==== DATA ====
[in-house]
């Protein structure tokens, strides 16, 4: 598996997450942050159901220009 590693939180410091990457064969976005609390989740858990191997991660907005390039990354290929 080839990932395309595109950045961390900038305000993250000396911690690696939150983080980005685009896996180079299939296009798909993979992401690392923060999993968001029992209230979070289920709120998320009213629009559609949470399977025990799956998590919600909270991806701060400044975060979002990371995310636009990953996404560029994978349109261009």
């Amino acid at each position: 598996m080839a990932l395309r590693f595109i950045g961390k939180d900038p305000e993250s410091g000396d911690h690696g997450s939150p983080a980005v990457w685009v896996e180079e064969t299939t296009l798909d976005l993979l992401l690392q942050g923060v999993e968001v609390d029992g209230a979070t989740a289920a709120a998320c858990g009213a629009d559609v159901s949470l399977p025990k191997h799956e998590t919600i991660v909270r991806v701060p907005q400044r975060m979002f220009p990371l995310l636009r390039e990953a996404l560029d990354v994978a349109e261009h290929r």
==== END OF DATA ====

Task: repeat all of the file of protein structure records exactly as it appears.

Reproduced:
[in-house]
């Protein structure tokens, strides 16, 4: 598996997450942050159901220009 590693939180410091990457064969976005609390989740858990191997991660907005390039990354290929 080839990932395309595109950045961390900038305000993250000396911690690696939150983080980005685009896996180079299939296009798909993979992401690392923060999993968001029992209230979070289920709120998320009213629009559609949470399977025990799956998590919600909270991806701060400044975060979002990371995310636009990953996404560029994978349109261009």
């Amino acid at each position: 598996m080839a990932l395309r590693f595109i950045g961390k939180d900038p305000e993250s410091g000396d911690h690696g997450s939150p983080a980005v990457w685009v896996e180079e064969t299939t296009l798909d976005l993979l992401l690392q942050g923060v999993e968001v609390d029992g209230a979070t989740a289920a709120a998320c858990g009213a629009d559609v159901s949470l399977p025990k191997h799956e998590t919600i991660v909270r991806v701060p907005q400044r975060m979002f220009p990371l995310l636009r390039e990953a996404l560029d990354v994978a349109e261009h290929r």